Though this trend is found in all of The Last Jedi’s numerous plotlines, it is perhaps the one involving Kylo Ren and Rey that illustrates it most clearly. The latest installment’s crowning jewel of a lightsaber battle features Kylo Ren and Rey not as opponents, but as allies. Of course, once all their opponents are dead and they actually have to talk, things quickly fall apart. Though more willing to kill his master than the woman who previously trounced him in single combat, Kylo Ren remains as devoted to his political ideologies as Rey does to her entirely non-compatible ones.

However, the film is incredibly careful to set up Kylo Ren’s offer as one Rey can very easily refuse. The odd “connection” between them is explained away as a manipulation of Snoke (Andy Serkis), though the incredible synchronicity they display as dueling partners after Snoke’s demise seems to somewhat undermine such a simple answer. The cautious curiosity between them is allowed to develop exactly to the point of fingers touching before being discovered by Luke Skywalker (Mark Hamill) — in other words just far enough for Rey’s self-initiated “maybe I can help him revert to the Light” mission to not seem completely ridiculous, but not far enough to actually present a significant dilemma for her when she realizes that, as Luke warned, “Bring Back Ben Solo” version 2.0 is really not going to end the way she thinks.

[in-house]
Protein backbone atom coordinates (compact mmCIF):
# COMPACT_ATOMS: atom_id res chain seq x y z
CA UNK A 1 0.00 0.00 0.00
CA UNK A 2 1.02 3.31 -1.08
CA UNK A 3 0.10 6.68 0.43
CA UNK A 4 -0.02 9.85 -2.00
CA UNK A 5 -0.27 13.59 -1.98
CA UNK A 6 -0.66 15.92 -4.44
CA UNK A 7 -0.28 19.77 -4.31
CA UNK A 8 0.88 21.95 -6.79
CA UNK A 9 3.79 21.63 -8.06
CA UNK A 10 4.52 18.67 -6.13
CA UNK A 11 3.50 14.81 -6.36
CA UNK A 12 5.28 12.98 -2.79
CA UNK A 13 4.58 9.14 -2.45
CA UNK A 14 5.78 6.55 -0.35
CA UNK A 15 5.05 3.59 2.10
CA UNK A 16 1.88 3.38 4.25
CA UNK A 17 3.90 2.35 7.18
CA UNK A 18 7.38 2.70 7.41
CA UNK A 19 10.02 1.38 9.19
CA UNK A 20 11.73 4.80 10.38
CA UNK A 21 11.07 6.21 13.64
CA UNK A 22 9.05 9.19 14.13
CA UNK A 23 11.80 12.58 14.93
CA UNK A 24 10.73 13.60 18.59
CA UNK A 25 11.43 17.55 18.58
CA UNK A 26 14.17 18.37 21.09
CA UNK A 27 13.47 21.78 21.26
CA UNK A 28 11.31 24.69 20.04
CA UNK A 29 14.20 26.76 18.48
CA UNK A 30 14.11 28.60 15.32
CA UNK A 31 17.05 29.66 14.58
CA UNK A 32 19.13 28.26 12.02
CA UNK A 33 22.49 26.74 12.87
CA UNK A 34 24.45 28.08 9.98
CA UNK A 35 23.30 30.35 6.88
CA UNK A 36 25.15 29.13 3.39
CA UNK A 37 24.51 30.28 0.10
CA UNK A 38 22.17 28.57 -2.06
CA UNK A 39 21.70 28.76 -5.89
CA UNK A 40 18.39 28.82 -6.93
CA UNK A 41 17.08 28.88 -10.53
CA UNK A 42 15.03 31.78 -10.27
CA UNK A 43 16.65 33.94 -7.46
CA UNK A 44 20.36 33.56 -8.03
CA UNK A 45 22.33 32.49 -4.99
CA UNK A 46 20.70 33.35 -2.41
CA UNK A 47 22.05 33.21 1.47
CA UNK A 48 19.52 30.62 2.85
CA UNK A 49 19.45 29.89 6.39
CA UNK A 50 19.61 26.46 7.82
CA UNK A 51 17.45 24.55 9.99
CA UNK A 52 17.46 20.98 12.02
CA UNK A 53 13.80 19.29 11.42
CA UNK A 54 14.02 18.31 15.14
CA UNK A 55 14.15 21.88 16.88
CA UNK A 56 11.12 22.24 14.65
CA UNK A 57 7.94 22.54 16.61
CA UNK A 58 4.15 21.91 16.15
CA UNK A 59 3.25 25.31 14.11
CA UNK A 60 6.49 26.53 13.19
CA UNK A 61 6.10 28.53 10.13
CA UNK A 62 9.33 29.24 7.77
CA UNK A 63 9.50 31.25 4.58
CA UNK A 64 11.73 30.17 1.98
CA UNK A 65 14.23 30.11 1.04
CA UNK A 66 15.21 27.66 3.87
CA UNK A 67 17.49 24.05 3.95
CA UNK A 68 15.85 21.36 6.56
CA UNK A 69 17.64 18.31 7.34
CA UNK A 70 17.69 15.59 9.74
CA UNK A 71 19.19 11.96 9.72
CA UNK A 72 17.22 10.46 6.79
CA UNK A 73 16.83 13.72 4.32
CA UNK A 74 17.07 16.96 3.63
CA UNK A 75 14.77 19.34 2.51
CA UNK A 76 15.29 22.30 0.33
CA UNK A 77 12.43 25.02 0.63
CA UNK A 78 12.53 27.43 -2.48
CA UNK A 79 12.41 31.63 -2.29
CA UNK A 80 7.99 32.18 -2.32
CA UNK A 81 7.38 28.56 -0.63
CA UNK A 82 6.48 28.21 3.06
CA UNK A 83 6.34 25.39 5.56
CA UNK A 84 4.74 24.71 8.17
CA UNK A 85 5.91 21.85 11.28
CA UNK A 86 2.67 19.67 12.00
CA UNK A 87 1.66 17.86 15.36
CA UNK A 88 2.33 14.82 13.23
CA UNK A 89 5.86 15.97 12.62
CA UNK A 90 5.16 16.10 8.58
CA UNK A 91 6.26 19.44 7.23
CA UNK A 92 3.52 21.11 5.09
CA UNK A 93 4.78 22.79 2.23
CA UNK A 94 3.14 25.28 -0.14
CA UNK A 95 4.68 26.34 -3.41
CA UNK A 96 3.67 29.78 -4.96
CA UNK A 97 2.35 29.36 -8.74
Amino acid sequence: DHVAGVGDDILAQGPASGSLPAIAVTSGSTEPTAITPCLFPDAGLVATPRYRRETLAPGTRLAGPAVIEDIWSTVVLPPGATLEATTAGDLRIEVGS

The offer Kylo Ren eventually makes to Rey, a proffered hand and the almost impressively backhanded compliment of “you’re nothing, but not to me,” while a clear callback to when Rey offers her hand to him in their shared Force vision, is not even a true equivalent. Both films have emphasized how Rey hugely values genuine human connection, having been so bereft of it for so long, and Kylo Ren’s offer of a gloved hand, considering how heavily the skin-to-skin contact element of their earlier interaction is emphasized, has very different implications.

Anything that would potentially be alluring to Rey, that might actually give her pause or cause her conflict before denying Ren’s offer, is minimized. And to top it all off, viewers are not given a chance to really see or hear any of the fallout from this misadventure from Rey’s perspective — no doubts, no questions, no lamentations. She’s made her escape by the time Kylo Ren wakes following their explosive fallout, and the next we see her, she’s far too busy saving the Resistance and having the legacy of the Jedi placed on her shoulders for reflection on her Kylo Ren encounter.